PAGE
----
poppymay13 · 11/05/2013 22:22

They don't have a car (just as well). I don't have intimate knowledge of his drinking habits. I didn't say he was an alcoholic for that reason. I think its beside the point anyway. The point is whether the girl is being cared for properly. He could be asleep cos he's depressed etc etc. Why the focus on how/when/what re the drinking? I came on here to just get a bit of feedback really as I don't want to discuss it with other mums from school & for them to then be gossiping or judging. I don't think it matters if I do judge; I'm honest & I still care & think my actions show that. All my critics will be pleased to know that I'm very self-critical too.

OP posts:
FreddieMisaGREATshag · 11/05/2013 22:25

Why are you letting your child go with someone you think "has a drink problem"?

There is no way ever I'd let anyone who I thought had a drink problem take my kids. The focus on the drinking is because it's not exactly sensible to let someone you think/know has a drink problem look after your youngster, can't you see that?

Boomba · 11/05/2013 22:29

Why the focus on how/when/what re the drinking?


why do you think its besides the point? its entirely the point!!

I dont even know what you are asking then?? should you be worried because the girl has cracked lips and had a take away? Confused

rambososcar · 11/05/2013 22:36

"Why the focus on how/when/what re the drinking?"

See that desk? See my head?

FreddieMisaGREATshag · 11/05/2013 22:37

Other than the drinking, the only issues are minor ones. Really really. My DD looks like orphan annie after school and yet she goes in clean in the morning. The take away could have been a treat since they had a friend round. Chapped lips, well, again, DD has chapped lips. I can only send lip salve. Eating an apple and putting half in the bin, well I just fed the dog some lovely chicken pie tonight that DD1 didn't eat. And I often sleep in on the weekends.

So that only really leaves the drinking that would concern me. And I cannot believe that anyone would let someone with a drink problem take their child for the afternoon/evening. I wouldn't do it, and I'm pretty easy going about most things.

IneedAsockamnesty · 11/05/2013 22:51

Because the drinking is the issue the rest is just you judging different standards.

And I cannot get my head around the fact that you claim you genuinely believe him to have a drink problem based on things you are quite vague on yet it does appear to be a genuine belife because if you do, that is the only valid concern in your posts yet it didnt concern you enough to not leave your child in his care.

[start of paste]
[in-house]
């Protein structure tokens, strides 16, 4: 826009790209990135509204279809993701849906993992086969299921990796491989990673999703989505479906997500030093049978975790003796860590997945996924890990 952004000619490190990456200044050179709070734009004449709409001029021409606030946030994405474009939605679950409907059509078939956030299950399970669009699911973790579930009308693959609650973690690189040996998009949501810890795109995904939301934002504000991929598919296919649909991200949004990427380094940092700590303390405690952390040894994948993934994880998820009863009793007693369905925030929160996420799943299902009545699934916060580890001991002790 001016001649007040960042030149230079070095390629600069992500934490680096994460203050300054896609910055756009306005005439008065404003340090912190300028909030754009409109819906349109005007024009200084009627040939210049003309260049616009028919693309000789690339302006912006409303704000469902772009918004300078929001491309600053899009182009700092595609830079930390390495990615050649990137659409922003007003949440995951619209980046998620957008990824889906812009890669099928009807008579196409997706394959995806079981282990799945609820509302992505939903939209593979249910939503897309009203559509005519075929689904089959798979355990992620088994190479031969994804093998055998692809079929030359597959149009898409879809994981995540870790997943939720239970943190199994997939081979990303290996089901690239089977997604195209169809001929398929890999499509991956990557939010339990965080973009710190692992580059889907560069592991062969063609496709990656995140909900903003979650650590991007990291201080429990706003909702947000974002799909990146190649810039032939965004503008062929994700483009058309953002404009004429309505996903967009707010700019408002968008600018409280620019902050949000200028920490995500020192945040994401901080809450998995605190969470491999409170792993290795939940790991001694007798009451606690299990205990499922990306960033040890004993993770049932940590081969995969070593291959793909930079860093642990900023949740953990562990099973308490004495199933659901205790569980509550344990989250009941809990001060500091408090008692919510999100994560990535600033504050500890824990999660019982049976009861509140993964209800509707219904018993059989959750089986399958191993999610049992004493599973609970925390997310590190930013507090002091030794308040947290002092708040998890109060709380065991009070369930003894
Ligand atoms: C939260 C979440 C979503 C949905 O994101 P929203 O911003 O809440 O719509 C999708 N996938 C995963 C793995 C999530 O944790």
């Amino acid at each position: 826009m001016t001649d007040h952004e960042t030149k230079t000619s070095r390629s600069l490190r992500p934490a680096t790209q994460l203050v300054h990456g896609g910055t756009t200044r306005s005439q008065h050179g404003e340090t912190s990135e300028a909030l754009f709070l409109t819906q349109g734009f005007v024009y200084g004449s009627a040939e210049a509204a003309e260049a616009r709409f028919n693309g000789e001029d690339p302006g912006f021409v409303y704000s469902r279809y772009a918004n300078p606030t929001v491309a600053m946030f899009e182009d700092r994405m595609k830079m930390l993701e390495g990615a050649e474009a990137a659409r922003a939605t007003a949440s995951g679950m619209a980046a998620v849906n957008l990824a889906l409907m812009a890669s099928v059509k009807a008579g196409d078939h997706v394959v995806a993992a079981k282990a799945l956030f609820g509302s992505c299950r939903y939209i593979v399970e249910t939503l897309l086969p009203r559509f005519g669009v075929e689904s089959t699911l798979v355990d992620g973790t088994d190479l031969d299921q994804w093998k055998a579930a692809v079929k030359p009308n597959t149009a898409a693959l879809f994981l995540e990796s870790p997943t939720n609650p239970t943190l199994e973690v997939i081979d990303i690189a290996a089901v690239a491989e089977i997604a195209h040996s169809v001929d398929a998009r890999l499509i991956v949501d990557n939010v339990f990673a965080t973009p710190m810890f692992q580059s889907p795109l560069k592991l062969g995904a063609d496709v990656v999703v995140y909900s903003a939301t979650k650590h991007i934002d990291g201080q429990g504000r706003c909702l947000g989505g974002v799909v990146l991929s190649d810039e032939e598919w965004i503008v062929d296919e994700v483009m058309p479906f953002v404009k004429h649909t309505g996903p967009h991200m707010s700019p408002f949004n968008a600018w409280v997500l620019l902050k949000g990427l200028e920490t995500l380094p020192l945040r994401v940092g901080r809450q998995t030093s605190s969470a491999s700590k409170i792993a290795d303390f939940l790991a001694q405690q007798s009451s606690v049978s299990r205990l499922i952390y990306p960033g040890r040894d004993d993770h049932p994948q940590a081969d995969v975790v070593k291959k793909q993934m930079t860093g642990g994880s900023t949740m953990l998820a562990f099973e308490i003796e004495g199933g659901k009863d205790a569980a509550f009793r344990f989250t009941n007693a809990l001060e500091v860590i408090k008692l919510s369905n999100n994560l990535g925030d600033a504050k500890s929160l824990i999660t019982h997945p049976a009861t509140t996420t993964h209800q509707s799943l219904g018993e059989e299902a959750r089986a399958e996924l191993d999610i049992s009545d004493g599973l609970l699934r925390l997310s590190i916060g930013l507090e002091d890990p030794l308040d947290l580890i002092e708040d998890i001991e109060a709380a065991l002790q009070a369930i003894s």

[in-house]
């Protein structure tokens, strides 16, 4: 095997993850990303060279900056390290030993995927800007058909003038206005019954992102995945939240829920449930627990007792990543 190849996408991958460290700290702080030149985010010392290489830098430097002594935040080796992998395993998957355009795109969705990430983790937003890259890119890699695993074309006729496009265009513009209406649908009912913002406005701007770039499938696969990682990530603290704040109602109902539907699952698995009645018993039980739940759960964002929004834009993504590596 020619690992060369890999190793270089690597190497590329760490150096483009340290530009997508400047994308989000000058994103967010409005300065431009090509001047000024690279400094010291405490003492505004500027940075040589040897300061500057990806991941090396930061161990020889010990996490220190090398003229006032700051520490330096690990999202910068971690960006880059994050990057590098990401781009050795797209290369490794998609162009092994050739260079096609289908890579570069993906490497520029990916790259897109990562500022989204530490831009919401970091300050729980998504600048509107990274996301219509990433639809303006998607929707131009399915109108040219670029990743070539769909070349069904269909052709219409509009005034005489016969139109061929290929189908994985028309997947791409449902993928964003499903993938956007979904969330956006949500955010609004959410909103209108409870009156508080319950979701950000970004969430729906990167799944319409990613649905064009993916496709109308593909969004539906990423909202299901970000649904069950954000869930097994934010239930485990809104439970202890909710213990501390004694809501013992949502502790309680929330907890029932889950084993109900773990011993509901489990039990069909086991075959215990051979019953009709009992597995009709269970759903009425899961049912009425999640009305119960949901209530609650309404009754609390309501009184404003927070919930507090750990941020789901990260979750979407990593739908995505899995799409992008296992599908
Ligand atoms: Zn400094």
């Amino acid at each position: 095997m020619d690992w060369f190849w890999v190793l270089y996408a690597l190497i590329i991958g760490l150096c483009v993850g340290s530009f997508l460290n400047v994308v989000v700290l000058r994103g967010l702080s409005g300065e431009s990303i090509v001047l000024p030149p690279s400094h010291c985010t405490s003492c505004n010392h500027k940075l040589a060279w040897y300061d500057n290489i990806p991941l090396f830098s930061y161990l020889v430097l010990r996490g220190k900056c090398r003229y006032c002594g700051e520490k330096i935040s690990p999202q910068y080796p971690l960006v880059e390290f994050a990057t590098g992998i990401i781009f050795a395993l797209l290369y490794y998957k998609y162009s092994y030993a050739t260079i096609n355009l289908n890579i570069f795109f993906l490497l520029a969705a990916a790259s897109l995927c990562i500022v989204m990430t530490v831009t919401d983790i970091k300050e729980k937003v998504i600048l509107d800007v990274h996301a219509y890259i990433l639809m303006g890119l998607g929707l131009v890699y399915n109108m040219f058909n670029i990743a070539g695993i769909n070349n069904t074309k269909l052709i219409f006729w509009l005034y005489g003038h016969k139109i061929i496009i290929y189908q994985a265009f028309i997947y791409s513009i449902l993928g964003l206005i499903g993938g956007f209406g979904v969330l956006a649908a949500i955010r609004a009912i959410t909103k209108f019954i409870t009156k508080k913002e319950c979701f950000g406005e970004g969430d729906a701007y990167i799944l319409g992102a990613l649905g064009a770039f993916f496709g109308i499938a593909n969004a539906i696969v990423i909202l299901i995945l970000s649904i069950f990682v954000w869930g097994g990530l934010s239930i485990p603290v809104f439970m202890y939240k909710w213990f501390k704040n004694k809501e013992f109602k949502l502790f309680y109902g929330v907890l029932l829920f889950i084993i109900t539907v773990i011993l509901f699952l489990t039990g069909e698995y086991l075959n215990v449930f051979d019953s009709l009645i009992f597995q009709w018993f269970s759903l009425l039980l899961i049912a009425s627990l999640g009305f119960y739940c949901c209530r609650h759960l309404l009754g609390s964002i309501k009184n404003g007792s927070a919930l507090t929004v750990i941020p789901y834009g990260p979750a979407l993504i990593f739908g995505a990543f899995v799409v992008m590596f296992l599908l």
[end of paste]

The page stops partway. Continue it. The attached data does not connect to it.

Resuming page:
But as soon as you add in a KFC clothing not up to your standards and chapped lips all of a sudden its now concerning you.

FreddieMisaGREATshag · 11/05/2013 22:54

What sock said.

Piemother · 11/05/2013 23:19

What a weird thread. Op judgement aside you are describing poor supervision, definitely and some neglect, possibly. The child being quite withdrawn is maybe as a result of these issues. The apple thing is annoying but kids need someone to model good behaviour and maybe no one is for this child.
It's my opinion that you should share you concerns with the school and let them take it further.

howdoo · 11/05/2013 23:29

FGS, this thread is the worst of MN - cherry pick what you want to hear and make a deal of that.

"Why the focus on how/when/what re the drinking?"

See that desk? See my head?"

What OP said was that it could also be depression that caused the dad to sleep during the day, and that the issue was whether the child was properly cared for, not the cause of it.

Best one by far: "I can smell the alcohol on him at 3.15 at the end school. The teacher noticed this too so the school are aware." Answer: "Also, are you sure he isn't diabetic? Ketones on the breath can smell a bit like alcohol. " Yes, that's the most likely answer...

It seems to me that it is likely that this kid is being left with a man with an alcohol problem bad enough to leave him sleeping during the day. And that this is probably not a good thing for the child.

rambososcar · 11/05/2013 23:34

howdoo, the level of care (not) provided by someone with an alcohol problem is only half the issue. Another is the example set to children by leaving them in the care of someone with a drink problem. So, the cause of the possible neglect is an issue for some of us.

howdoo · 11/05/2013 23:40

Genuine question - so is the issue with the dad (with possible drink problem) or the mum (leaving them with person with possible drink problem)? Or the OP? And, honestly, why would it matter, if the child is potentially being neglected? Would it change what should be done?

howdoo · 11/05/2013 23:45

It seems to me that the OP said some things which were irrelevant and potentially judgey, and this has derailed the thread, while the facts, stripping away all the KFC etc stuff, still don't sound good.

YesIamYourSisterInLaw · 11/05/2013 23:49

Op I was with you until I read your update saying your resentful an don't even like the girl.
I'm sorry but how is the mother supposed to take your daughter as much as you take hers when she's working all the hours god sends, think how much it must kill her not to be able to be there for her.
As for her being quiet, have you ever considered she probably lacks a lot of self confidence since her dad is usually asleep and her mum is always at work. She's also probably lonely as fuck and riddled with insecurity. She's a child so she maybe didn't think that it would be rude not to finish her food, heck her dad probably doesn't monitor how much/little she eats and when you live on unhealthy food an apple is probably not going to taste that appealing.

Please create an account

To comment on this thread you need to create a Mumsnet account.